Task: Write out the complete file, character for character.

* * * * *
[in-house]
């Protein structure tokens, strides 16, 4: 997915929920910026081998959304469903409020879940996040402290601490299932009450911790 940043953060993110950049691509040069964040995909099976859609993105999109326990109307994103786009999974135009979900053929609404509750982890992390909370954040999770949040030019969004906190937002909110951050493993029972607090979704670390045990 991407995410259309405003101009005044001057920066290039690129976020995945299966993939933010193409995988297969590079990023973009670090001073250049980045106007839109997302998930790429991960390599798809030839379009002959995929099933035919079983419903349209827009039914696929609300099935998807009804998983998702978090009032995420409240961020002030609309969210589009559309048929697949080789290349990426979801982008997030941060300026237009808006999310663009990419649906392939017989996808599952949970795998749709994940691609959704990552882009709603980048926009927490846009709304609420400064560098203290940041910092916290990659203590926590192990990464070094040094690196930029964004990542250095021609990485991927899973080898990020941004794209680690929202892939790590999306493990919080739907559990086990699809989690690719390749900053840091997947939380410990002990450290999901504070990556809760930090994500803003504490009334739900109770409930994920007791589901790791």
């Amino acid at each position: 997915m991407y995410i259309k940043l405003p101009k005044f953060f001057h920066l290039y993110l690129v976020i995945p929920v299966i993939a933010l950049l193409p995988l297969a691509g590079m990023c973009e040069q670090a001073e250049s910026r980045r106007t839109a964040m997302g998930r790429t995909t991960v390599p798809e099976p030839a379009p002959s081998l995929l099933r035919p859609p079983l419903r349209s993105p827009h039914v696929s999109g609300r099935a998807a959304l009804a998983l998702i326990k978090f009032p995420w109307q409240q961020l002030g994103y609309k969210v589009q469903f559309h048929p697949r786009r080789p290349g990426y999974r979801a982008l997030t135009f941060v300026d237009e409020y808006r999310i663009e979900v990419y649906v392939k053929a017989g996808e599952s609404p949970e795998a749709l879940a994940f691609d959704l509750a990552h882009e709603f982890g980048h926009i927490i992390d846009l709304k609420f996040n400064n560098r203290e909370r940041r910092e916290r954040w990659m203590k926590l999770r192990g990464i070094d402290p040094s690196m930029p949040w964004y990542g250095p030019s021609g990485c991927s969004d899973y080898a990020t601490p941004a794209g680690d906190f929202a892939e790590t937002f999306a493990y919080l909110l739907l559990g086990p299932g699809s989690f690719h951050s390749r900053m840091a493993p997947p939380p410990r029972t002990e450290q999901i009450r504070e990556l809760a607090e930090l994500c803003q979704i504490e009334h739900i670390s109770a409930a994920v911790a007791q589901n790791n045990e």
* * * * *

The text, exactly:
[in-house]
């Protein structure tokens, strides 16, 4: 997915929920910026081998959304469903409020879940996040402290601490299932009450911790 940043953060993110950049691509040069964040995909099976859609993105999109326990109307994103786009999974135009979900053929609404509750982890992390909370954040999770949040030019969004906190937002909110951050493993029972607090979704670390045990 991407995410259309405003101009005044001057920066290039690129976020995945299966993939933010193409995988297969590079990023973009670090001073250049980045106007839109997302998930790429991960390599798809030839379009002959995929099933035919079983419903349209827009039914696929609300099935998807009804998983998702978090009032995420409240961020002030609309969210589009559309048929697949080789290349990426979801982008997030941060300026237009808006999310663009990419649906392939017989996808599952949970795998749709994940691609959704990552882009709603980048926009927490846009709304609420400064560098203290940041910092916290990659203590926590192990990464070094040094690196930029964004990542250095021609990485991927899973080898990020941004794209680690929202892939790590999306493990919080739907559990086990699809989690690719390749900053840091997947939380410990002990450290999901504070990556809760930090994500803003504490009334739900109770409930994920007791589901790791």
């Amino acid at each position: 997915m991407y995410i259309k940043l405003p101009k005044f953060f001057h920066l290039y993110l690129v976020i995945p929920v299966i993939a933010l950049l193409p995988l297969a691509g590079m990023c973009e040069q670090a001073e250049s910026r980045r106007t839109a964040m997302g998930r790429t995909t991960v390599p798809e099976p030839a379009p002959s081998l995929l099933r035919p859609p079983l419903r349209s993105p827009h039914v696929s999109g609300r099935a998807a959304l009804a998983l998702i326990k978090f009032p995420w109307q409240q961020l002030g994103y609309k969210v589009q469903f559309h048929p697949r786009r080789p290349g990426y999974r979801a982008l997030t135009f941060v300026d237009e409020y808006r999310i663009e979900v990419y649906v392939k053929a017989g996808e599952s609404p949970e795998a749709l879940a994940f691609d959704l509750a990552h882009e709603f982890g980048h926009i927490i992390d846009l709304k609420f996040n400064n560098r203290e909370r940041r910092e916290r954040w990659m203590k926590l999770r192990g990464i070094d402290p040094s690196m930029p949040w964004y990542g250095p030019s021609g990485c991927s969004d899973y080898a990020t601490p941004a794209g680690d906190f929202a892939e790590t937002f999306a493990y919080l909110l739907l559990g086990p299932g699809s989690f690719h951050s390749r900053m840091a493993p997947p939380p410990r029972t002990e450290q999901i009450r504070e990556l809760a607090e930090l994500c803003q979704i504490e009334h739900i670390s109770a409930a994920v911790a007791q589901n790791n045990e």